Young advisers need help developing ‘soft skills’ for serving clients

Daniel Mock, 24, is highly educated, graduating college with a double major in economics and political science. He later added a master’s degree in quantitative economics.

But when he started his career as an associate adviser with FMB Wealth Management last year, he lacked the communication skills that some more seasoned advisers take for granted.

“I struggled coming out of the academic environment with creating research and presentations for people who don’t have a financial or analytical background, such as small-business owners,” Mr. Mock said.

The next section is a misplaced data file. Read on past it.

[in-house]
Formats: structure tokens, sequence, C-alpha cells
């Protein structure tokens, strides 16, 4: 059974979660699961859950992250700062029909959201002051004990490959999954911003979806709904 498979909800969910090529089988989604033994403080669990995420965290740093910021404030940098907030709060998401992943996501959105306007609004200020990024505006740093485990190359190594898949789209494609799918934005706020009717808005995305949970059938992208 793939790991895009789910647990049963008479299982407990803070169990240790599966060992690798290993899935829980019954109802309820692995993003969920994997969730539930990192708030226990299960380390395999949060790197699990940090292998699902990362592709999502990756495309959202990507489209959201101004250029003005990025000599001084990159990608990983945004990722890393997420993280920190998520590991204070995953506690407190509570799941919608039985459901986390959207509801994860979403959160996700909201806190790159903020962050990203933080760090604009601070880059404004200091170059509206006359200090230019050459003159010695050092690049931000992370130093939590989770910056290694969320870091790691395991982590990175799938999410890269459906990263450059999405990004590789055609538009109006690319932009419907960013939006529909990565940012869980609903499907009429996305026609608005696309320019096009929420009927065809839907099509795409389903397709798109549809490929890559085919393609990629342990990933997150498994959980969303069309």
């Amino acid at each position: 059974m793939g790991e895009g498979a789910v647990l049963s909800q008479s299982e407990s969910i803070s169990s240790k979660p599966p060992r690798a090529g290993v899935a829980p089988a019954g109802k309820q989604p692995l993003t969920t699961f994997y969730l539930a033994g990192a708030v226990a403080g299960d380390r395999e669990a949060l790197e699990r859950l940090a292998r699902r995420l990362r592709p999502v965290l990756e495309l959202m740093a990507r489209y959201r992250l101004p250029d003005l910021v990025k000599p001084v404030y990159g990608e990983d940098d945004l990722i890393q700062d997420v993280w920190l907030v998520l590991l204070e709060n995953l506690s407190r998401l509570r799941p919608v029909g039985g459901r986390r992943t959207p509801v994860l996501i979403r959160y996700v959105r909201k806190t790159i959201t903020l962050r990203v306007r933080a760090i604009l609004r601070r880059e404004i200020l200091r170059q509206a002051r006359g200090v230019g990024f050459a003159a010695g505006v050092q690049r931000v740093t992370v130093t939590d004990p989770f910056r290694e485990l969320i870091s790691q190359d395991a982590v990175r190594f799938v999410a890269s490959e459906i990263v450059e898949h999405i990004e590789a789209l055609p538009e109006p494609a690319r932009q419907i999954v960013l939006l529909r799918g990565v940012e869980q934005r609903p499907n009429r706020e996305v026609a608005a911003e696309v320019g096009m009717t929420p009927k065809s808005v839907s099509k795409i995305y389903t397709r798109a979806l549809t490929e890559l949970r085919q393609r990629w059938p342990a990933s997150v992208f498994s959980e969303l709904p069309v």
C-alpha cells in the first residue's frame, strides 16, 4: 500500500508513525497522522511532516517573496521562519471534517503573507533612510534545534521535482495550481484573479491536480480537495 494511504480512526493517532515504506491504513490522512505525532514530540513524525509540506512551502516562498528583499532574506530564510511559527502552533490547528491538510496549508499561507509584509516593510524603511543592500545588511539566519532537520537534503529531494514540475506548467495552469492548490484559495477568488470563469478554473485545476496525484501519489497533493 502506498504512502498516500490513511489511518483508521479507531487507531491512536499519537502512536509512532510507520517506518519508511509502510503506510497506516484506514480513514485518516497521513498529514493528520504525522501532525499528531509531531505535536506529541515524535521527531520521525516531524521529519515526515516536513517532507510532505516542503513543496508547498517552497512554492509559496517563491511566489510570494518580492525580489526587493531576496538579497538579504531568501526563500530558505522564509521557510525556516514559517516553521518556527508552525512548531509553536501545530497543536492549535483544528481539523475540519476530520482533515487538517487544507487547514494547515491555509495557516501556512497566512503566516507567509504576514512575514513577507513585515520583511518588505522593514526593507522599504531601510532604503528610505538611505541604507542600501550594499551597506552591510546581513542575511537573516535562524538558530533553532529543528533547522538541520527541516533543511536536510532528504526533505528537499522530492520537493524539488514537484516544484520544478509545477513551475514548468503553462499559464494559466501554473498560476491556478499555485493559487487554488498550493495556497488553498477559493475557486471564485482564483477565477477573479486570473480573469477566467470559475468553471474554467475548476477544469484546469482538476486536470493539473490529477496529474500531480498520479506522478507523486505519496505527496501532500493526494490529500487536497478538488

As newly minted graduates make their way into the advisory workforce over the next few months, many of them will be facing the same challenges as Mr. Mock. These individuals are well-equipped to tackle many of the technical duties of a financial planner, but they sometimes lack the soft skills needed to interact successfully with clients and even some co-workers.

 

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